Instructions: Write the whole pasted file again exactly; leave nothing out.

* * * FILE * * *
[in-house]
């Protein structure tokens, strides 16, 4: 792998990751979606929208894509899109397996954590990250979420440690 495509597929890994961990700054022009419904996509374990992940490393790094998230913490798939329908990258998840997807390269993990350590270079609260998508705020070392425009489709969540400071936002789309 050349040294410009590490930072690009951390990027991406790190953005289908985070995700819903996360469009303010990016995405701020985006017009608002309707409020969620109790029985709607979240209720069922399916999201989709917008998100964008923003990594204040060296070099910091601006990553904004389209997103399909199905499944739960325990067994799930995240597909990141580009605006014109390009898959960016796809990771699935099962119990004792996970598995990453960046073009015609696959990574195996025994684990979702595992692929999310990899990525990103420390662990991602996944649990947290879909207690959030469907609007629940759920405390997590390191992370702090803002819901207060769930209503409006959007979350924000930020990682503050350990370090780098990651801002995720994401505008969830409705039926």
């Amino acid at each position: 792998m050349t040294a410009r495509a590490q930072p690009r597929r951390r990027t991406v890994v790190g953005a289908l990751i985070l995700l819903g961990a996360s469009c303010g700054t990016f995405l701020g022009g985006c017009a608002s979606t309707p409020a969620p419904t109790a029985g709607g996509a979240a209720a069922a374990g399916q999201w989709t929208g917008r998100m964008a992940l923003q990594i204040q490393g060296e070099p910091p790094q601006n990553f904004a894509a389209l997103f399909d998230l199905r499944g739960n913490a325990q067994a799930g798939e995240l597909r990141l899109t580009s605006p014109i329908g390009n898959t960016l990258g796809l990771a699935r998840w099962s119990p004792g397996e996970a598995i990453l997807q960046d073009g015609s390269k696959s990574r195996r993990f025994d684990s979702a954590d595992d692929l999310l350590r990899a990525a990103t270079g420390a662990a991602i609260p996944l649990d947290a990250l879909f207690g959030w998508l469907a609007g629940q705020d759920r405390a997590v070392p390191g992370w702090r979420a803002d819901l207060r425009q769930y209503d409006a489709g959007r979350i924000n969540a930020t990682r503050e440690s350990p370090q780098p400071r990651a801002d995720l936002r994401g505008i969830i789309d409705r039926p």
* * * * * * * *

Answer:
[in-house]
């Protein structure tokens, strides 16, 4: 792998990751979606929208894509899109397996954590990250979420440690 495509597929890994961990700054022009419904996509374990992940490393790094998230913490798939329908990258998840997807390269993990350590270079609260998508705020070392425009489709969540400071936002789309 050349040294410009590490930072690009951390990027991406790190953005289908985070995700819903996360469009303010990016995405701020985006017009608002309707409020969620109790029985709607979240209720069922399916999201989709917008998100964008923003990594204040060296070099910091601006990553904004389209997103399909199905499944739960325990067994799930995240597909990141580009605006014109390009898959960016796809990771699935099962119990004792996970598995990453960046073009015609696959990574195996025994684990979702595992692929999310990899990525990103420390662990991602996944649990947290879909207690959030469907609007629940759920405390997590390191992370702090803002819901207060769930209503409006959007979350924000930020990682503050350990370090780098990651801002995720994401505008969830409705039926």
């Amino acid at each position: 792998m050349t040294a410009r495509a590490q930072p690009r597929r951390r990027t991406v890994v790190g953005a289908l990751i985070l995700l819903g961990a996360s469009c303010g700054t990016f995405l701020g022009g985006c017009a608002s979606t309707p409020a969620p419904t109790a029985g709607g996509a979240a209720a069922a374990g399916q999201w989709t929208g917008r998100m964008a992940l923003q990594i204040q490393g060296e070099p910091p790094q601006n990553f904004a894509a389209l997103f399909d998230l199905r499944g739960n913490a325990q067994a799930g798939e995240l597909r990141l899109t580009s605006p014109i329908g390009n898959t960016l990258g796809l990771a699935r998840w099962s119990p004792g397996e996970a598995i990453l997807q960046d073009g015609s390269k696959s990574r195996r993990f025994d684990s979702a954590d595992d692929l999310l350590r990899a990525a990103t270079g420390a662990a991602i609260p996944l649990d947290a990250l879909f207690g959030w998508l469907a609007g629940q705020d759920r405390a997590v070392p390191g992370w702090r979420a803002d819901l207060r425009q769930y209503d409006a489709g959007r979350i924000n969540a930020t990682r503050e440690s350990p370090q780098p400071r990651a801002d995720l936002r994401g505008i969830i789309d409705r039926p």